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Every so often I read this to myself to "wake myself up" when it becomes apparent

to me that I have gotten lost in the muck of my own conditioned ideas about

“what I’m supposed to be doing” as a therapist

or “how therapy is supposed to go.”


And just about every time I read it, I find myself editing it in some way or another (obviously, I'm a work in progress)...


(V. 2.4)

I am nobody’s savior.  The power that can heal and transform and evolve each of us arises WITHIN each of us.


That power is infinitely more creative, intelligent and generative than I can ever be.  The best I can “do” as a therapist is to step out of the way to allow this power to express itself through me, and through the synergy of the very real connection I share with this other fully equal human being who happens to be my client.


Ultimately, I am not so much working for this “client” as he or she is currently constituted, but rather for the Life Force that wants to express Itself more fully and powerfully through my client, as my client.


My own ideas and expectations about how a person "should" heal or change are unavoidably limited and distorted; more often than not, it eventually becomes obvious that they are actually a hindrance to the psychotherapeutic process.  It’s precisely when I think I know how to “fix” or “change” my client that I am most confused and least effective as a therapist.  Thus I remind myself often: my job is not so much to be knowledgeable, but rather to be curious.


My job is also to PAY ATTENTION to how this intelligent, generative energy is already at play within my client, and to SUPPORT this process as best I can by providing the conditions that maximize its opportunities: a genuine human relationship characterized by mutual respect, compassion, courageous honesty, humility, penetrating inquiry, clear interpersonal boundaries, and focused and accepting attention.


Said another way, my job is not to “direct” the Life Force arising in my client, but rather to assist it:  


Firstly, by coaching my client in the art of attuning to and cooperating with this energy that is already present and available within themselves.  


Secondly, by helping my client recognize the habitual resistances and contractions within them that have come to block the free flow of this energy – so that my client can reclaim his or her ability to release and/or dismantle them.


Thirdly – and perhaps most importantly -- by regularly rising to the challenge of facing exactly that in myself which I would otherwise be most inclined to avoid or suppress out of fear (in other words, if I am to help “light the fire” of my client’s transformation, I must first and foremost be willing to be on fire myself…).


The mission is not so much to “change what we feel”; the mission is to meet whatever we may feel inside with acceptance and compassionate curiosity.


There is no such thing as a worthless part of ourselves – every part of us has something to offer the whole.  And there is no healing without wholeness.  In fact, they are one and the same: The healing process is the return to wholeness, and that means that every aspect of ourselves must be included.  Thus therapy is always about embracing and integrating whatever we discover within ourselves -- never about further suppression or denial.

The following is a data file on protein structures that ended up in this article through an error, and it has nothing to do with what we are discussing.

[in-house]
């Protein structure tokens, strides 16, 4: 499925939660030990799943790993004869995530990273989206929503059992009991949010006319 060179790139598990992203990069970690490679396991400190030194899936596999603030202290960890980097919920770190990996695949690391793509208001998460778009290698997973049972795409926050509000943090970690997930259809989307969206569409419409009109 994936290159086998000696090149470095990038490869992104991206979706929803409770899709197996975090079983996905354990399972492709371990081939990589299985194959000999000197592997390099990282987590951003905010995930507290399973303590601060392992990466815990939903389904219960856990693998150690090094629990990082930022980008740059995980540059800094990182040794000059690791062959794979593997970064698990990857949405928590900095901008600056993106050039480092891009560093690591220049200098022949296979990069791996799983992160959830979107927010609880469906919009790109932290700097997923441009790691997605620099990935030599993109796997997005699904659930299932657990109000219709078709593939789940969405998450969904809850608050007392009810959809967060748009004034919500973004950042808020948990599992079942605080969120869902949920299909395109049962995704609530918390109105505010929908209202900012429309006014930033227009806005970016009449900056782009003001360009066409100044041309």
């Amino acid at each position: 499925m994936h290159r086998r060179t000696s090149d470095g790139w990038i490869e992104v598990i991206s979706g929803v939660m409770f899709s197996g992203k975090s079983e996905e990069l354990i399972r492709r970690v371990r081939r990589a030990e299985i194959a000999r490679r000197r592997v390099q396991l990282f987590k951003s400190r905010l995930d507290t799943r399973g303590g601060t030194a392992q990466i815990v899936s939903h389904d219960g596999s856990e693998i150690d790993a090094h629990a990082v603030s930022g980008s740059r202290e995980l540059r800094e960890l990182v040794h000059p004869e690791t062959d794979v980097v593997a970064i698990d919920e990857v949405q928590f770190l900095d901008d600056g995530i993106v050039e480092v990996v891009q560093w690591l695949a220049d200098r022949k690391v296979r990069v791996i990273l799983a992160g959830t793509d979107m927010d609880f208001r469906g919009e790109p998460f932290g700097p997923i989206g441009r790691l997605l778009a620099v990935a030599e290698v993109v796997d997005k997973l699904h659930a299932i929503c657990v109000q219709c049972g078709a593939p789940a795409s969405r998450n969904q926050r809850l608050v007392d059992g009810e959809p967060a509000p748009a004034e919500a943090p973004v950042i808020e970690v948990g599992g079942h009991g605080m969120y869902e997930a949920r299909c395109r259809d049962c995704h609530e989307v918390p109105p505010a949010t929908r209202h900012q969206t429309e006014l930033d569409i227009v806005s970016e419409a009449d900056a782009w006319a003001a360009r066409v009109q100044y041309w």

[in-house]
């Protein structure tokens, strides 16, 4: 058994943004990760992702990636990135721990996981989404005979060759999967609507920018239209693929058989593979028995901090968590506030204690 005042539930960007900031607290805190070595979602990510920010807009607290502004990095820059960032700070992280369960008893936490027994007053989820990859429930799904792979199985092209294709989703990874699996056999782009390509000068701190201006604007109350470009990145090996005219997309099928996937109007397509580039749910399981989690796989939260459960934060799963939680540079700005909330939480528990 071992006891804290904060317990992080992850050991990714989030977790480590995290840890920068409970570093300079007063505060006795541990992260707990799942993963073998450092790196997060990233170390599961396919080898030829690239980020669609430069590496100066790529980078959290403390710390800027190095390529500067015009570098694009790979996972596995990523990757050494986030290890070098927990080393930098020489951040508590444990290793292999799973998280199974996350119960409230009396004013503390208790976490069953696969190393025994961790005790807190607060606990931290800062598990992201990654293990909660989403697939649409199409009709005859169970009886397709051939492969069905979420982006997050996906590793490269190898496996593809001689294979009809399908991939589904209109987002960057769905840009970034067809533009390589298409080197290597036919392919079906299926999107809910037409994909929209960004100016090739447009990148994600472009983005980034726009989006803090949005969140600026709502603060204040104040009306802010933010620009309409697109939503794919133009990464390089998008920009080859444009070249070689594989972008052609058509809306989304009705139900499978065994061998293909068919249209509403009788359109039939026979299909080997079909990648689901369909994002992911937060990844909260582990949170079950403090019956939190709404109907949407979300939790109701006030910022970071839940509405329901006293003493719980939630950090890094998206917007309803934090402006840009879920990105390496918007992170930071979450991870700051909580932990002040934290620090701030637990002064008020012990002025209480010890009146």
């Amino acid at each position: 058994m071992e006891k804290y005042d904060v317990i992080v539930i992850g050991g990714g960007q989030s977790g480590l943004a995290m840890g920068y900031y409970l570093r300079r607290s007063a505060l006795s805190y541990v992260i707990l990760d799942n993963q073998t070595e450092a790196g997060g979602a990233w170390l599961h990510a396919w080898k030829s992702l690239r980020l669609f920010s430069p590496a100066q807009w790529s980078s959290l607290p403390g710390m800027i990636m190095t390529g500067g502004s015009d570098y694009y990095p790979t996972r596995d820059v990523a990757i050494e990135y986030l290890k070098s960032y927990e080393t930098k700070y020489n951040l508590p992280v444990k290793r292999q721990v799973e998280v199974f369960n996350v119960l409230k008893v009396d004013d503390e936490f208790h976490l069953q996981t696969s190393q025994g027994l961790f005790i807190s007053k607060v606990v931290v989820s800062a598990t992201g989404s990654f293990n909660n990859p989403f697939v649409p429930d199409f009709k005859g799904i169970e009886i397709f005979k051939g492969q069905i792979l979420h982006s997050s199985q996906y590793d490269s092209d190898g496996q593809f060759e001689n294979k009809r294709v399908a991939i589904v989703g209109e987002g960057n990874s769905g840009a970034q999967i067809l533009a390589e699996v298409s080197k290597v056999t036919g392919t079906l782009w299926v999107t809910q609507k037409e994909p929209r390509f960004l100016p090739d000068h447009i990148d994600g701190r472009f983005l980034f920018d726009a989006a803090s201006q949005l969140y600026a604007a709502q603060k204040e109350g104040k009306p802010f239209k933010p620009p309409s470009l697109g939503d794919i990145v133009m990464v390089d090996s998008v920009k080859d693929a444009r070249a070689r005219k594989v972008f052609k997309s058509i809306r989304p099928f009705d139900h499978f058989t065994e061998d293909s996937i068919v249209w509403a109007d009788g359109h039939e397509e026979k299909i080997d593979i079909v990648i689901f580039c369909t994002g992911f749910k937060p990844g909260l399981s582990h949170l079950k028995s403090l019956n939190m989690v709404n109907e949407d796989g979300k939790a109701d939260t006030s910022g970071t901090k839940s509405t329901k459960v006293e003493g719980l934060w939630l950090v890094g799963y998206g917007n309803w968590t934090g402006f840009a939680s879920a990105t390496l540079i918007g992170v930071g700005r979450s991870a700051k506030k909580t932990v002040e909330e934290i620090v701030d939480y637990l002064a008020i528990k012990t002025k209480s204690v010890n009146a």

Healing and awakening are about getting back to our senses, to the present moment, to what is actually happening within us and around us (rather than remaining caught up in what our conditioned minds have to say about it).


Perhaps one of the deepest contributions I can make as a therapist is to coach another human being in simply facing whatever it is that they’re afraid of within themselves, daring to see with fresh eyes what is actually there -- and then finding some way to include that aspect of themselves in the context of their being as a whole.  In this way, each and every "part" of us is allowed to make its natural contribution to our aliveness and well-being as a person -- and thus to all the other forms of life with which we are inextricably connected.


This process of healing and developing and blossoming does not work on “my” timetable.  I can only support it; I cannot “make” it happen if it’s not ready to happen of its own accord.


Finally, I am not here to get my own egoic "needs" met by my client -- but it is not a problem if I find myself nourished, healed and even transformed by the vitality of our therapeutic encounter!




Said A Bit More Poetically (And Succinctly)…

I am a gardener.  Each of my clients is one of the “plants" in my care.  A force much greater, more intelligent and more creative than “me” directs each one’s development and blossoming.  My job is to LISTEN to what this Greater Intelligence guides me to do in order to maximize Its expression through the heart and psyche of my client.  I can’t make an orchid into an oak or vice-versa.  It’s not my role to decide what anyone should become.  It’s my job to help my client transcend the obstacles to their own unfoldment, and to provide the basic conditions that I know are necessary to allow that unfoldment and blossoming to take place naturally and powerfully.

And if all else fails, just listen.  


(Really, Tony: just listen!)

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